April 2, 2012
By Alton K. Marsh
A production prototype of the Terrafugia Transition flying car, a combination street-legal car and airplane, flew the traffic pattern at Plattsburg, N.Y., on March 23, the company announced on April 2. It marked the first time a Terrafugia prototype has flown around the traffic pattern. Earlier flights of a proof-of-concept aircraft were made above the runway at Plattsburgh in 2009. That model has been retired.
The company announced the flight on national morning television shows. AOPA has previously reported on the Terrafugia. The two-seat aircraft had been expected to fly during EAA AirVenture 2011 but was not ready in time.
“The successful first flight of this production prototype Transition marks a critical move toward initial production and first delivery,” said Terrafugia Chief Operating Officer Anna Mracek Dietrich. The aircraft will be offered as a light sport aircraft. The prototype carried test equipment and is heavier than the aircraft that will be delivered to customers. A company official said the vehicle will meet weight goals of 1,430 pounds, a special exemption that the official said was granted by the FAA because of safety features. The normal weight of a light sport aircraft is 1,320 pounds, but can be as much as 1,430 pounds for an amphibious light sport aircraft.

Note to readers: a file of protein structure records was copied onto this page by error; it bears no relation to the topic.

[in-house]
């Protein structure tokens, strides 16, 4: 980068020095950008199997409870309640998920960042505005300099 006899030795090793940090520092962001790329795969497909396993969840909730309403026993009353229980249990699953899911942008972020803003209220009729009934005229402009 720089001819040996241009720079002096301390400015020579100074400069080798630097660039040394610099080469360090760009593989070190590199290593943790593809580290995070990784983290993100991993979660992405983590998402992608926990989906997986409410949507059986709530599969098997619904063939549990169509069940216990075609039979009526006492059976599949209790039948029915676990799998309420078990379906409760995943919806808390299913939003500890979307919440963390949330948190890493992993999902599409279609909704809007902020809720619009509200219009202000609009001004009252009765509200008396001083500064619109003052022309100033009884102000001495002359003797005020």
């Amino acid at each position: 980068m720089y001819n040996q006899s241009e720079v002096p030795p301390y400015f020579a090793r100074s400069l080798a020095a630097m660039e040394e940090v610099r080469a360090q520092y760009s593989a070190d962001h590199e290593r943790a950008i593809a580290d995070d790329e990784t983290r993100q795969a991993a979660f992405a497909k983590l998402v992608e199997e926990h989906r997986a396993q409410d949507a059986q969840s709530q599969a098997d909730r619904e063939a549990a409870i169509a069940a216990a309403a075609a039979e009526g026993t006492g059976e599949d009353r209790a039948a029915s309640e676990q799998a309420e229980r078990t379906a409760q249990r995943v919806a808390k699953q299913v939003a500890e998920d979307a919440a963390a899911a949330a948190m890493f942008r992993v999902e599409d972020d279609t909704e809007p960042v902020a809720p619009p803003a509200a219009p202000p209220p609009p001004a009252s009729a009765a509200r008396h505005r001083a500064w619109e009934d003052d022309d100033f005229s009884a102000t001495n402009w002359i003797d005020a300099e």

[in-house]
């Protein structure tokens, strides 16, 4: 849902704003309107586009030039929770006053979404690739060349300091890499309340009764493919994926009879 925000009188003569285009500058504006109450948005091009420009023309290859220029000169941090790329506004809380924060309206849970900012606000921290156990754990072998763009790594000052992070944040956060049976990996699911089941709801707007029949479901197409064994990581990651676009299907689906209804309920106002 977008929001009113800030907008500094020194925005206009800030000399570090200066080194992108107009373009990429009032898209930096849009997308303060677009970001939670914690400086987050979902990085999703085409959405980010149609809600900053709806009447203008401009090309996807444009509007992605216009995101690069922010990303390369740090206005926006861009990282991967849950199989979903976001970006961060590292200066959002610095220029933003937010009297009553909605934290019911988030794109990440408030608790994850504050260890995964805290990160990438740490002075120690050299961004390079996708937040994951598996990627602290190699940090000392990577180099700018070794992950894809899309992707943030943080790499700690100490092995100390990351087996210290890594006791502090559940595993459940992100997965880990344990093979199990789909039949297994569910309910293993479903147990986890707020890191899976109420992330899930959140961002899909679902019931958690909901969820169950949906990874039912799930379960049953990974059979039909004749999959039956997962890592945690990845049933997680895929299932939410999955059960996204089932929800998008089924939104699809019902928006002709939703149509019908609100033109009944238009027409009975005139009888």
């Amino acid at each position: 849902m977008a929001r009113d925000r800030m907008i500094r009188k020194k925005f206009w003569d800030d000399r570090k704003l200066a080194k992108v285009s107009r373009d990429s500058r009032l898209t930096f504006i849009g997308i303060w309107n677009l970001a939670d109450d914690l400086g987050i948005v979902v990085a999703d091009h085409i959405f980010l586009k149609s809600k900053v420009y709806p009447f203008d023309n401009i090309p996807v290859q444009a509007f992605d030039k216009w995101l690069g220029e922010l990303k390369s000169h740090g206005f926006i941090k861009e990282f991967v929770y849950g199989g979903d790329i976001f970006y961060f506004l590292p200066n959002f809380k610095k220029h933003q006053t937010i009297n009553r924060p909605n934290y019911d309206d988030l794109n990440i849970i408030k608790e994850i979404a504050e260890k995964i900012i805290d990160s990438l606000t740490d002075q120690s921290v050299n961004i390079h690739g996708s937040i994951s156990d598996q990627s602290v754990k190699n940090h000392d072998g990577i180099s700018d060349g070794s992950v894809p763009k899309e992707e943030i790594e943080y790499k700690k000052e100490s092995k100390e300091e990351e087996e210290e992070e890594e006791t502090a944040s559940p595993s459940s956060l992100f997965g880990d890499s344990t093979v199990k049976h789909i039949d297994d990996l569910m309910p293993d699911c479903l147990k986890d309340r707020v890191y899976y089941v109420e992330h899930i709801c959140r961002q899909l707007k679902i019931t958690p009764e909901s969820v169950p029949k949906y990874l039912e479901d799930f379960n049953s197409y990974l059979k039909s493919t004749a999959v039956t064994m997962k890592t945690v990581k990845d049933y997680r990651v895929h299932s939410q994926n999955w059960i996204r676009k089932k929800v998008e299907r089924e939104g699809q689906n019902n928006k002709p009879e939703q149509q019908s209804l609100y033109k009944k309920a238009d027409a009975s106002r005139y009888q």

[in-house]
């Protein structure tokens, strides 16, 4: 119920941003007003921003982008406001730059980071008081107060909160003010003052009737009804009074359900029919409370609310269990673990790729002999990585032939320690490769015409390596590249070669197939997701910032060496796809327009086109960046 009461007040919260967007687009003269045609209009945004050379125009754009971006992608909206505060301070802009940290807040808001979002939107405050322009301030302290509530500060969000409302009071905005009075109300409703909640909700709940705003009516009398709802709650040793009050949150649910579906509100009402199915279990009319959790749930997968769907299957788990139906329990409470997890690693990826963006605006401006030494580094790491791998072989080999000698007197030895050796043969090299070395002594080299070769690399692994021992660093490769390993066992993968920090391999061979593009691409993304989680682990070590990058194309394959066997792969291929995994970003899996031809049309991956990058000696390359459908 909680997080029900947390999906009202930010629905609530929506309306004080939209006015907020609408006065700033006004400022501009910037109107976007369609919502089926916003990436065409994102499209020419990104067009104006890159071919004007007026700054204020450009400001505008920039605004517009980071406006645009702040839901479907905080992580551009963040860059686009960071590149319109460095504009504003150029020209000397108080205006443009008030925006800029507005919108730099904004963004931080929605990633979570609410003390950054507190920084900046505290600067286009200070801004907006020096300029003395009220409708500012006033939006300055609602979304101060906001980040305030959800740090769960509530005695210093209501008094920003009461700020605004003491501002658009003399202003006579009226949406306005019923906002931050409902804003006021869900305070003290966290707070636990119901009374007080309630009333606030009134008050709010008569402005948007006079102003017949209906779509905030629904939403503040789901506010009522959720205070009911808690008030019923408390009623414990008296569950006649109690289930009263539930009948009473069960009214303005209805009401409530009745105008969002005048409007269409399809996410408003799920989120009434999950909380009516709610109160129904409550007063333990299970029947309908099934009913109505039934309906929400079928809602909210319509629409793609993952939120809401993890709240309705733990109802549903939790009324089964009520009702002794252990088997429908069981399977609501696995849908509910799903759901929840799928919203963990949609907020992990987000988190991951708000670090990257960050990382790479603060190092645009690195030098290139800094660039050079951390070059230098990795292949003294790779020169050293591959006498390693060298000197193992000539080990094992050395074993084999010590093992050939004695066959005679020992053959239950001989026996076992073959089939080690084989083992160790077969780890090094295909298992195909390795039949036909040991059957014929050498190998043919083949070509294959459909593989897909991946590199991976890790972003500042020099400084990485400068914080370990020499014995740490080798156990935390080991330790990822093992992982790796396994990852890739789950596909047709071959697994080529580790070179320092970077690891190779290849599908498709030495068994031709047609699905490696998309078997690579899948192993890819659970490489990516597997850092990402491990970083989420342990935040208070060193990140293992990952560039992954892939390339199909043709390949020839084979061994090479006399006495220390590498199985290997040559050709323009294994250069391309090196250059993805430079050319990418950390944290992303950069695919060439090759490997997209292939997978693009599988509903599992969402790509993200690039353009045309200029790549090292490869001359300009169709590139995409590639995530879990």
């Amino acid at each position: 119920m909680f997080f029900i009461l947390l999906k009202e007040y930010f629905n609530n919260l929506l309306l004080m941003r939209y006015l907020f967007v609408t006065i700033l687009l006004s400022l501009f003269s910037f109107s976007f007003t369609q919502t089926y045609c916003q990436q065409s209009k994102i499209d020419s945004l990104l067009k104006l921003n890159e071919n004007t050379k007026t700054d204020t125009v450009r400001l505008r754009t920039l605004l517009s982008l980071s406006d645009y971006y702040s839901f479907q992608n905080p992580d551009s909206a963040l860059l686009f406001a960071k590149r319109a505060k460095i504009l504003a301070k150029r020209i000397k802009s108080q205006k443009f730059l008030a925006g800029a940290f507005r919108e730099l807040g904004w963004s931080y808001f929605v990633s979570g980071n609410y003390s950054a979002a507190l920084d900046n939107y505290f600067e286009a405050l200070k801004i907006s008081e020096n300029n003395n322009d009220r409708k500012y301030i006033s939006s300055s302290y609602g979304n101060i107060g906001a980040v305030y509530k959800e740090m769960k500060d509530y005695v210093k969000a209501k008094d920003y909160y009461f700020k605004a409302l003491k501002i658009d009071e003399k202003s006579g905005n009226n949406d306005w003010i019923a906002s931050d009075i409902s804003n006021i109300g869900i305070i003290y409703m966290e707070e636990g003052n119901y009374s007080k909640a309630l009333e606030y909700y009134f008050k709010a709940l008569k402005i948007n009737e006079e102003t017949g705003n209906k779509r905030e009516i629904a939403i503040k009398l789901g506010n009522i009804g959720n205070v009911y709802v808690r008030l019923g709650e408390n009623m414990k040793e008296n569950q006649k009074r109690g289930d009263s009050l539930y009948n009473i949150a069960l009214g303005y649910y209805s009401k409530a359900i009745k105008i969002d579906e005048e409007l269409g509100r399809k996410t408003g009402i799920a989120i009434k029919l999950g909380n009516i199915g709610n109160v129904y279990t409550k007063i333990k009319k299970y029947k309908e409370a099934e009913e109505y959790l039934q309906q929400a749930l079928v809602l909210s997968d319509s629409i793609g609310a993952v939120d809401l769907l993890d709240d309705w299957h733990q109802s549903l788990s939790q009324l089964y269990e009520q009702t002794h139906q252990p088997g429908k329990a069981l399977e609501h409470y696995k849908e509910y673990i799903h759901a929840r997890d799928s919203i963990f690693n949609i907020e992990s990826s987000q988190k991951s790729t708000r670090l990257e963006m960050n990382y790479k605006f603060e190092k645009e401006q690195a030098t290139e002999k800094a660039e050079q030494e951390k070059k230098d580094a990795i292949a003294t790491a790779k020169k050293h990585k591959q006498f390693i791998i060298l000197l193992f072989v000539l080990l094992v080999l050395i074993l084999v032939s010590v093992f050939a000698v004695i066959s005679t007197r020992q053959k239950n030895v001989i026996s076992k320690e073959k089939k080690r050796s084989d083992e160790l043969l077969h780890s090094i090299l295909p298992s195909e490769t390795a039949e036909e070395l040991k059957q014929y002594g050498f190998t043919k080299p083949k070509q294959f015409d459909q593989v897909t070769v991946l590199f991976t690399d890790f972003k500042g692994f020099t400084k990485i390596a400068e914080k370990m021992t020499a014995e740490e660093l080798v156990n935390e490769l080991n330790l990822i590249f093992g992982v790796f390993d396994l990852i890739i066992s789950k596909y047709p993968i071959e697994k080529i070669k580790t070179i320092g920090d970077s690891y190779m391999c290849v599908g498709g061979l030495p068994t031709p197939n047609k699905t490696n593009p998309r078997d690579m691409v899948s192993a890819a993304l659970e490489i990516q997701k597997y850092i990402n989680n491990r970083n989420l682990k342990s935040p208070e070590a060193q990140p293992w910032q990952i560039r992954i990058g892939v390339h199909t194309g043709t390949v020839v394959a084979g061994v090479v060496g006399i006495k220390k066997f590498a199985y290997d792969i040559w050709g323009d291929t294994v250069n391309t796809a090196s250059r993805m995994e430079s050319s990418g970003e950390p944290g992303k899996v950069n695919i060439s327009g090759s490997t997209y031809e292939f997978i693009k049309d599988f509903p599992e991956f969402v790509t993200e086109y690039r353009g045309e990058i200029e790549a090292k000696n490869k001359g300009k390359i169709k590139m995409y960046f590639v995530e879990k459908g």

The aircraft flew at 1,400 feet agl and was conducted by Chief Test Pilot Phil Meteer. The flight lasted eight minutes.
The Terrafugia Transition, as it is called, is intended to cruise at 93 knots carrying a useful load of 460 pounds. Useable fuel is 23 gallons. On the road, the company predicts the two-place car, with its wings folded vertically like a bird, will get 35 miles per gallon.
The craft, one of two prototypes built, was taken to the New York International Auto show at the Jacob Javits Convention Center in New York City for display from April 6 to 15.
Terrafugia is based in Woburn, Mass., and was founded by pilots and engineers from MIT. It has a number of advisors and investors. A company statement said it is hoped to begin deliveries in a year, which would mean early 2013.
AOPA Pilot Senior Editor Alton Marsh has been a pilot since 1970 and has an airline transport pilot certificate and instrument and multiengine flight instructor certificates, aerobatic training, and a commercial seaplane certificate.
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Transportation Security Administration chief John Pistole announced Oct. 16 that he would retire from the helm of the agency on Dec. 31. According to the TSA, Pistole is the longest serving administrator the agency has had. His nomination to head the TSA was confirmed in 2010.
Garmin has partnered with dealers to secure FAA approval for a simple ADS-B solution for select business jets.
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